SQL Server Image http://www.Oostdam.Info General pictureMicrosoft SQL Server is a great product to work with. Especially from the release of version 2005 and now 2008. For me, it is the standard for all kinds of databases. The Object explorer, Tuning Advisor, the Query Analyser and T-SQL statements work great, and are a joy to work with. When it goes wrong somewhere, it is mostly a syntax error, program(bug) error or a user error that causes the problem. Stable as it is, I can recomment the use of it to anyone. In this articles I like to share with you, some errors and "best practices" that came up during my work several times. So, initially set up was for my own references, now I share it with you. Enjoy these articles!! Due to the fact that a big percentage of visitors of this page are international based, this article is in the english language.

Error message 803 came up:
Alltough this error is more common in a Sybase SQL server environment it is possible to get this error in MS SQL as well. This is not always a very easy error to resolve. The text can be something like: "Unable to place buffer 0x%lx holding logical page %ld in sdes for object '%.*s' - either there is no room in sdes or buffer already in requested slot". Where "sdes" is an abbreviation for "session descriptors." Refer to "Error 603" for information about session descriptors by the way.  Now let me explain something ingeneral about the session descriptor. A session descriptor is an internal data structure in SQL Server which contains information about a table. All open objects in SQL Server require a descriptor structure. When a connection to SQL Server attempts to open a table, it gets a session descriptor. To ensure that a buffer read by the session remains in the buffer cache and does not age out, SQL Server "keeps" the buffer. The session descriptor contains eight slots where buffers that are "kept" by the session are stored. Now to the error 803. This can occur when one of the following 2 things happen.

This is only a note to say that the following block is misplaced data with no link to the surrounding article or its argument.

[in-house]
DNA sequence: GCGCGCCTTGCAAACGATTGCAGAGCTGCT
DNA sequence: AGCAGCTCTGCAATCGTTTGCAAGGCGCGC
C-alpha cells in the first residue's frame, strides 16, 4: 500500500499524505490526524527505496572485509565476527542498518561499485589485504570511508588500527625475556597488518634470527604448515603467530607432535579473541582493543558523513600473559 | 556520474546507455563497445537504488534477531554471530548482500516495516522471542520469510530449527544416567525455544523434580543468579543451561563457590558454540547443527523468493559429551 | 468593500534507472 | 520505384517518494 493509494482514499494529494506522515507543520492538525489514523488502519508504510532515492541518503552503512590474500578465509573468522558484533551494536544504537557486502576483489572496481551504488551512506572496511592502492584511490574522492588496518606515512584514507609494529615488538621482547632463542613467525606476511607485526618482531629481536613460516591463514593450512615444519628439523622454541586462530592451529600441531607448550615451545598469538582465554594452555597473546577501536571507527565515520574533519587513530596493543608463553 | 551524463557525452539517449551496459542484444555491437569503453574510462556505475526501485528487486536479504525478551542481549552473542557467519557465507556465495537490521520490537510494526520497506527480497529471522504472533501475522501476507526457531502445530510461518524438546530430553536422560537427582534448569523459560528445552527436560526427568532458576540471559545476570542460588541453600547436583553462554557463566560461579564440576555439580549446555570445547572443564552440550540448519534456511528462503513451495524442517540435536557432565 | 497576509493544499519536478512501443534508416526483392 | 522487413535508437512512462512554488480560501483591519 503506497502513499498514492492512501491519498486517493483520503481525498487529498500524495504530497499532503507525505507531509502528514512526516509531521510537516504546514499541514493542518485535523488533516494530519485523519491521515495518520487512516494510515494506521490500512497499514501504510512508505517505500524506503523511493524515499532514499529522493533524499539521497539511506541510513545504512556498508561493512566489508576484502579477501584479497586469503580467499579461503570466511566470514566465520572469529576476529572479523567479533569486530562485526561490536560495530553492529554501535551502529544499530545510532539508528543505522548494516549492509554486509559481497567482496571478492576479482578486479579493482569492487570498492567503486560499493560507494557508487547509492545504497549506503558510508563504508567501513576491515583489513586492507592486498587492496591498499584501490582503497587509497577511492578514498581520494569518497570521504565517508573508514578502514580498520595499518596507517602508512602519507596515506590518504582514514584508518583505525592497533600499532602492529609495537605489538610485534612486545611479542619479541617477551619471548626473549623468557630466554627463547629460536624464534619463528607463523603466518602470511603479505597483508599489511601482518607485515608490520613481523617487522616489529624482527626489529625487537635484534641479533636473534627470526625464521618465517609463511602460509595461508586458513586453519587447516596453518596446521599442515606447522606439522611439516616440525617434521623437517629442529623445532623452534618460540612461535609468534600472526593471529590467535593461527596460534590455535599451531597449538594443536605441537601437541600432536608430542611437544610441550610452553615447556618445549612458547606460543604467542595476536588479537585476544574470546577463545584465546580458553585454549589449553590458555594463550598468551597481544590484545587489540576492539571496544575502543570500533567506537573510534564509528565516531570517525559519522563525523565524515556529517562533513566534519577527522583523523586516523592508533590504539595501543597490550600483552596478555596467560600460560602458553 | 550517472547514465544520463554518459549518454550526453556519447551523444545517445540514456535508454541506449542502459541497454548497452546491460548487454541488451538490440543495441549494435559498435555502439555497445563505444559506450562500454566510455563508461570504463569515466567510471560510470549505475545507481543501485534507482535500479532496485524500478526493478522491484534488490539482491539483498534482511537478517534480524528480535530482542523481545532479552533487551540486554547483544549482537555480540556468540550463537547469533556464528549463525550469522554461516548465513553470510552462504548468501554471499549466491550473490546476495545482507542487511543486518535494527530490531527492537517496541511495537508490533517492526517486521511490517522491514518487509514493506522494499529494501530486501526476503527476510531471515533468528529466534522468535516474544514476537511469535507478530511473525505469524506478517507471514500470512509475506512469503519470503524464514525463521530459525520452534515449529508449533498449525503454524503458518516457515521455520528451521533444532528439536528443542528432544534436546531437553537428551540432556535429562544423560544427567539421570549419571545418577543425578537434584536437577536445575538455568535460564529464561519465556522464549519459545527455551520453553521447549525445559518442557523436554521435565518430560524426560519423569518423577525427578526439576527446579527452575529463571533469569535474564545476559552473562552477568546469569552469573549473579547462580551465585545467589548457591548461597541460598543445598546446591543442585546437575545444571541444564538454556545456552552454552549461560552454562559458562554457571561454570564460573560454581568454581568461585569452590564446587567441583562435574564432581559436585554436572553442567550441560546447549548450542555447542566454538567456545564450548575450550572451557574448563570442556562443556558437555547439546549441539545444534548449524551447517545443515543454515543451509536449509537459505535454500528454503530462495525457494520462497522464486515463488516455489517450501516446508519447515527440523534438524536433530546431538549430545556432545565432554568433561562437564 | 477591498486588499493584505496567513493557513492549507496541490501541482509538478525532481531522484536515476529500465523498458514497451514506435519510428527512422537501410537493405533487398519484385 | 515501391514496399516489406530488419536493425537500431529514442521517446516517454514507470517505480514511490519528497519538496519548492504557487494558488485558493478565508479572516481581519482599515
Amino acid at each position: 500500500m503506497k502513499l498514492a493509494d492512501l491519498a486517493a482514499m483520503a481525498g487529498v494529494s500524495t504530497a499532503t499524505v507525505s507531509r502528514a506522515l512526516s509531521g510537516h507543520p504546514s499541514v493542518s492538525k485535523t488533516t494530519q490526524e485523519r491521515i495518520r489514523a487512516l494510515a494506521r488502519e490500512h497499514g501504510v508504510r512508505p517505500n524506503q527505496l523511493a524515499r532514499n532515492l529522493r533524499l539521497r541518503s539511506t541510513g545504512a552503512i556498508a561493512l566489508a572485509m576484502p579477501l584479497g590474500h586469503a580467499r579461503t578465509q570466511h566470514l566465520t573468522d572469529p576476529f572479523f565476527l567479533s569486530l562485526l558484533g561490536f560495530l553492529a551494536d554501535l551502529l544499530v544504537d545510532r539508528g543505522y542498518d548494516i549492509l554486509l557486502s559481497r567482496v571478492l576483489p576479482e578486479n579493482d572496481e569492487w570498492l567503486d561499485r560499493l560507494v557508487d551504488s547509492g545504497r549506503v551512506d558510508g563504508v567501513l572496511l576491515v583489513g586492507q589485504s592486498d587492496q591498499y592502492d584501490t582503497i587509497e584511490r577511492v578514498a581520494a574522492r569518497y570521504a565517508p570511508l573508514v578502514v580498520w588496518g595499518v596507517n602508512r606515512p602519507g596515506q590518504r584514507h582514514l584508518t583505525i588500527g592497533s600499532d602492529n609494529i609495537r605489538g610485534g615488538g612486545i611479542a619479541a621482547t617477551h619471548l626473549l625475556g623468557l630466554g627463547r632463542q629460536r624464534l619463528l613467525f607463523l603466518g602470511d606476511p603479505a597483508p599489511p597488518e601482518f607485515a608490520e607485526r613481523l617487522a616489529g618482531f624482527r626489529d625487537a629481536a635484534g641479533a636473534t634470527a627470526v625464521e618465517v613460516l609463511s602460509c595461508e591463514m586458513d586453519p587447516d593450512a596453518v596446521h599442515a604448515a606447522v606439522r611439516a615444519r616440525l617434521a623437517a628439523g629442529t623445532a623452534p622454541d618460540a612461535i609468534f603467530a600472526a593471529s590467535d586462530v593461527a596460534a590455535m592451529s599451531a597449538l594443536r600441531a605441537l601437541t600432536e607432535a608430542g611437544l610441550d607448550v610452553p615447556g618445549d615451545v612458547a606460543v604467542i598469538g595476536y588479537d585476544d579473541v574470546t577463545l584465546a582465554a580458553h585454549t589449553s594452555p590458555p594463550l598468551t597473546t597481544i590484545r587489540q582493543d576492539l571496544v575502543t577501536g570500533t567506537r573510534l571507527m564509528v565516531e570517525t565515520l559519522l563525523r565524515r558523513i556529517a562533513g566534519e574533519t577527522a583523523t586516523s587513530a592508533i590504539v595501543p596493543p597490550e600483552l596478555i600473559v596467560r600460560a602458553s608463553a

(A) SQL Server runs out of session descriptors.
(B) A buffer was already in the session descriptor's requested slot.

Look for other errors in the SQL Server error log that indicate the specific source of the problem (not enough locks, not enough open objects etc.) and try to solve those errors first. THIS IS IMPORTANT! After that,.. Restart SQL Server so that the configuration change will take effect. Restarting will also clear the buffer cache, as well as the 803 error at that moment. If the 803 errors still remain, I'am afraid you have to contact your supplier for support, because there is something very wrong in your database or software programming. The sesssion descriptors are very solid, but can get corrupted by bad programming or mixed up store procedures. Before contacting your supplier be sure you have enough screenshots, log etc. to backup your story. 803 errors do not often happen. In some occasions, hardware changes can cause these type of errors. Especially in clustered SQL enviremonts this can be the cause.

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Ben OostdamBen Oostdam has been working with Windows systems since 1993. Worked for several companies as a system administrator, and is currently a Senior Support Engineer for Qurius Managed Services in the Netherlands specialized in System Center Solutions.

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